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Margin Positivity in Resectable Esophageal Cancer: Are there Modifiable Risk Factors?

Schlick CJR, Khorfan R, Odell DD, Merkow RP, Bentrem DJ. Margin Positivity in Resectable Esophageal Cancer: Are there Modifiable Risk Factors? Annals of Surgical Oncology. 2020 May 1; 27(5):1496-1507.

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Abstract:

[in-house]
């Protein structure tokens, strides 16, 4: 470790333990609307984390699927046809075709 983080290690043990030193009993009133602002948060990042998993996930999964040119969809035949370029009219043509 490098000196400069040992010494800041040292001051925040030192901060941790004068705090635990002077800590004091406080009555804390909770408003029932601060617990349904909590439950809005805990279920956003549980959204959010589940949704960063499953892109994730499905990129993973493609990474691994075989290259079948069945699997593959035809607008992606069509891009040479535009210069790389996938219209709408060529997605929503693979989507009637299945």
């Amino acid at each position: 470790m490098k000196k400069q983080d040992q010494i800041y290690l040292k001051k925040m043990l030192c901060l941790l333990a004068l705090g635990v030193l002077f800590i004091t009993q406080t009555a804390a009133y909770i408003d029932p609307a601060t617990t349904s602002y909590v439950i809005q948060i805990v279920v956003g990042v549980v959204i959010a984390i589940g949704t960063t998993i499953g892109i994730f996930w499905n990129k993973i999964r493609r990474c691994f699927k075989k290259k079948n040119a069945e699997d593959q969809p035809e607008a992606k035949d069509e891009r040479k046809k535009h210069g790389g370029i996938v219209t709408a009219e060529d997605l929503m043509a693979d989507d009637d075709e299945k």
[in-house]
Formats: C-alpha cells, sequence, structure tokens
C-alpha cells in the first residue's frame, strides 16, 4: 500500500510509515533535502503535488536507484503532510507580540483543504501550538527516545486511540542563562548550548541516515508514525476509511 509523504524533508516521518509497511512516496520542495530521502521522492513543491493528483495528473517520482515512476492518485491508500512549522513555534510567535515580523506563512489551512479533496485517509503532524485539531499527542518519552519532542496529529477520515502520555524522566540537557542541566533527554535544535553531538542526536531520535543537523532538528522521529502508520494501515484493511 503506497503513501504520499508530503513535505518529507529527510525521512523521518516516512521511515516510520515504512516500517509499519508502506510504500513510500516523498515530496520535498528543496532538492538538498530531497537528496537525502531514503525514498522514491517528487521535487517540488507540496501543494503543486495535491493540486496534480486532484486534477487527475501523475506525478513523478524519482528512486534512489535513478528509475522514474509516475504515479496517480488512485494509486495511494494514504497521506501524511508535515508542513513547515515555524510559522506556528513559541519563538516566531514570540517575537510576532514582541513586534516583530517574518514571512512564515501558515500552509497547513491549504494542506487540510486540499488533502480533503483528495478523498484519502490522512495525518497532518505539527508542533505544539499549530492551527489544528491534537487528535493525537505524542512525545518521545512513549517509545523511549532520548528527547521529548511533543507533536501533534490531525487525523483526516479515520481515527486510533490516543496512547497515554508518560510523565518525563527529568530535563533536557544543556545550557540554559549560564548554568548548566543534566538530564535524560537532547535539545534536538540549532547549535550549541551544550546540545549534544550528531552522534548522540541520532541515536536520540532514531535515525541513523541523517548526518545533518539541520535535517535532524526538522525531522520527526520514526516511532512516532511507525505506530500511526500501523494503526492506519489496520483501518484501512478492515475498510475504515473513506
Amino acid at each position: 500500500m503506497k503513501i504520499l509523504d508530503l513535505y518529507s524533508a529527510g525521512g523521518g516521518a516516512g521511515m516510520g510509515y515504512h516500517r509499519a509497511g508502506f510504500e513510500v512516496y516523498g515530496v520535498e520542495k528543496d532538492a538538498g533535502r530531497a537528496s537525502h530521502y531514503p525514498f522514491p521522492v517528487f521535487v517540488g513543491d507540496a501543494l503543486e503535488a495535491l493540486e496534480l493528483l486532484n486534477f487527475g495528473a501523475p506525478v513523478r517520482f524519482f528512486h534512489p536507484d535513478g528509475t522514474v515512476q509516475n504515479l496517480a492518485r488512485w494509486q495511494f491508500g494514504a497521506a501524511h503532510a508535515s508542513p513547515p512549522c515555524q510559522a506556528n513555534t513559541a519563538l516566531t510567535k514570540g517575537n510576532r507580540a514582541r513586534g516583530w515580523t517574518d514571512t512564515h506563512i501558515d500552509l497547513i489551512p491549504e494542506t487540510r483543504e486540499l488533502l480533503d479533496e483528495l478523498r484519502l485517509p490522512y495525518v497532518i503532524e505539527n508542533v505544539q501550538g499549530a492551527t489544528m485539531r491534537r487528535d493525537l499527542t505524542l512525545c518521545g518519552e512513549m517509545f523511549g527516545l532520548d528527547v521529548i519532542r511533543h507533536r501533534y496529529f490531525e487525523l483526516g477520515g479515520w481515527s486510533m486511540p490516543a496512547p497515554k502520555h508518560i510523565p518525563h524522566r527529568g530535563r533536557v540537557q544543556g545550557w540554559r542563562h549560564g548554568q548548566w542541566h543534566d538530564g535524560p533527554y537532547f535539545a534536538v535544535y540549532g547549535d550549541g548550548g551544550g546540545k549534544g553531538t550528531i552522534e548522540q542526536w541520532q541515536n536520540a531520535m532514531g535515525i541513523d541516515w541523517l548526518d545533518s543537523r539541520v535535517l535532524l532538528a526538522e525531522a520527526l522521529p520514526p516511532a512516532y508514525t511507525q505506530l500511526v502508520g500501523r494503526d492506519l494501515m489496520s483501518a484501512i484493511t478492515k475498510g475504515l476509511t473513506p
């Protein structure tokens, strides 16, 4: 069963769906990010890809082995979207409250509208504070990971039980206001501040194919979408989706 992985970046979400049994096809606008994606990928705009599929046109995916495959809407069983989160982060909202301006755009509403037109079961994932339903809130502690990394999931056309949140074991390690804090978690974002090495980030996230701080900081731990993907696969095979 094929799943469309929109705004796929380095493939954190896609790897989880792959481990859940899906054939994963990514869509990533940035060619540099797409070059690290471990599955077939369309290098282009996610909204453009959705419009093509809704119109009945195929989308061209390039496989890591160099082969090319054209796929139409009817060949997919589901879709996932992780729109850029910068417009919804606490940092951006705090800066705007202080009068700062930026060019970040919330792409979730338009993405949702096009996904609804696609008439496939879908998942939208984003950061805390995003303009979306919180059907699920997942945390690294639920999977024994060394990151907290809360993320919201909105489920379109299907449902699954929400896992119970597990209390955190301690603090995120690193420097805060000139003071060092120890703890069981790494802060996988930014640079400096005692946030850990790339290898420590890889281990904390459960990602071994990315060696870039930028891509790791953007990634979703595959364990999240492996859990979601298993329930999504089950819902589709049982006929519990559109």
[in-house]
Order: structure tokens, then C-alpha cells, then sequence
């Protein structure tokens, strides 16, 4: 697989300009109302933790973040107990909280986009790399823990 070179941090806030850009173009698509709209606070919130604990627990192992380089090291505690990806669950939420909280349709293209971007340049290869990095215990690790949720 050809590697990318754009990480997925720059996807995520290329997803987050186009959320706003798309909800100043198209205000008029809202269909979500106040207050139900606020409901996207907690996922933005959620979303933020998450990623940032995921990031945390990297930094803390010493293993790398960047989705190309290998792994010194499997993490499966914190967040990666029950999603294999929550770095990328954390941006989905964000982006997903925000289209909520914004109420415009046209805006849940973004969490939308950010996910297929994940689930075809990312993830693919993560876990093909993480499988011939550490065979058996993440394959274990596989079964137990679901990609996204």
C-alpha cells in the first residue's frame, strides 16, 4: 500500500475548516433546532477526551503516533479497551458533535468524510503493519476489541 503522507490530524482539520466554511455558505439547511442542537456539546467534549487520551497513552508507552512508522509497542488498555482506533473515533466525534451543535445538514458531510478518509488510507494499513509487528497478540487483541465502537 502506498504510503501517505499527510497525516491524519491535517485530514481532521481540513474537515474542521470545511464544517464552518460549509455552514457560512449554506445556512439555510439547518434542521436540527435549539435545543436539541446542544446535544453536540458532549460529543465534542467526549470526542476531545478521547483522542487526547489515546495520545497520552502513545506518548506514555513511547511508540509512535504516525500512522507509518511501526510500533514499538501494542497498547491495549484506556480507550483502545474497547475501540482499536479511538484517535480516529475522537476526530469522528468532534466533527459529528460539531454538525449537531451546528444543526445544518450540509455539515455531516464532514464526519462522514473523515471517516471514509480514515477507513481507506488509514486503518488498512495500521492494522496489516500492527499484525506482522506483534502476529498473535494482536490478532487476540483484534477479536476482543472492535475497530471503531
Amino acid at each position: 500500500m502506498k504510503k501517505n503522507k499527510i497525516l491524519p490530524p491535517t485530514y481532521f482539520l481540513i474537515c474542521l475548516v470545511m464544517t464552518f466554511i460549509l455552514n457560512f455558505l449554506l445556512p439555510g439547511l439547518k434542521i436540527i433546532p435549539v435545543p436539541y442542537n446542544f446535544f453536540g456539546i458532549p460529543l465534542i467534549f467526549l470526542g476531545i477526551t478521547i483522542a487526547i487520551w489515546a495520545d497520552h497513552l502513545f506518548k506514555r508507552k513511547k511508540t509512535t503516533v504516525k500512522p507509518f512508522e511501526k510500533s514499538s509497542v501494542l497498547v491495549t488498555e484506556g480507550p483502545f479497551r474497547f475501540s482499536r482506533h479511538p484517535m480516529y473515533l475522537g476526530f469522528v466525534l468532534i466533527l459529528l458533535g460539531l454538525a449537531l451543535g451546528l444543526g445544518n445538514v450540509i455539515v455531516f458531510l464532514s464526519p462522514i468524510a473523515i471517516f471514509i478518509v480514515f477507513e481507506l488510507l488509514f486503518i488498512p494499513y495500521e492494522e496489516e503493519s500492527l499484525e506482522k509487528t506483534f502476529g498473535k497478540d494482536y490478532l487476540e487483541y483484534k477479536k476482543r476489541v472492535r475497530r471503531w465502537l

BACKGROUND: Patients with esophageal cancer have poor overall survival, with positive resection margins worsening survival. Margin positivity rates are used as quality measures in other malignancies, but modifiable risk factors are necessary to develop actionable targets for improvement. Our objectives were to (1) evaluate trends in esophageal cancer margin positivity, and (2) identify modifiable patient/hospital factors associated with margin positivity. METHODS: Patients who underwent esophagectomy from 2004 to 2015 were identified from the National Cancer Database. Trends in margin positivity by time and hospital volume were evaluated using Cochrane-Armitage tests. Associations between patient/hospital factors and margin positivity were assessed by multivariable logistic regression. RESULTS: Among 29,706 patients who underwent esophagectomy for cancer, 9.37% had positive margins. Margin positivity rates decreased over time (10.62% in 2004 to 8.61% in 2015; p < 0.001). Older patients ( 75 years) were more likely to have positive margins [odds ratio (OR) 2.04, 95% confidence interval (CI) 1.42-2.92], as were patients with a Charlson-Deyo Index 3 (OR 1.84, 95% CI 1.08-3.12). Patients who received neoadjuvant therapy were less likely to have positive margins (OR 0.37, 95% CI 0.29-0.47), while laparoscopic surgical approach was associated with increased margin positivity (OR 1.70, 95% CI 1.40-2.06). As the hospital annual esophagectomy volume increased, margin positivity rates decreased (7.76% in the fourth quartile vs. 11.39% in the first quartile; OR 0.70, 95% CI 0.49-0.99). CONCLUSIONS: Use of neoadjuvant therapy, surgical approach, and hospital volume are modifiable risk factors for margin positivity in esophageal cancer. These factors should be considered in treatment planning, and margin positivity rates could be considered as a quality measure in esophageal cancer.





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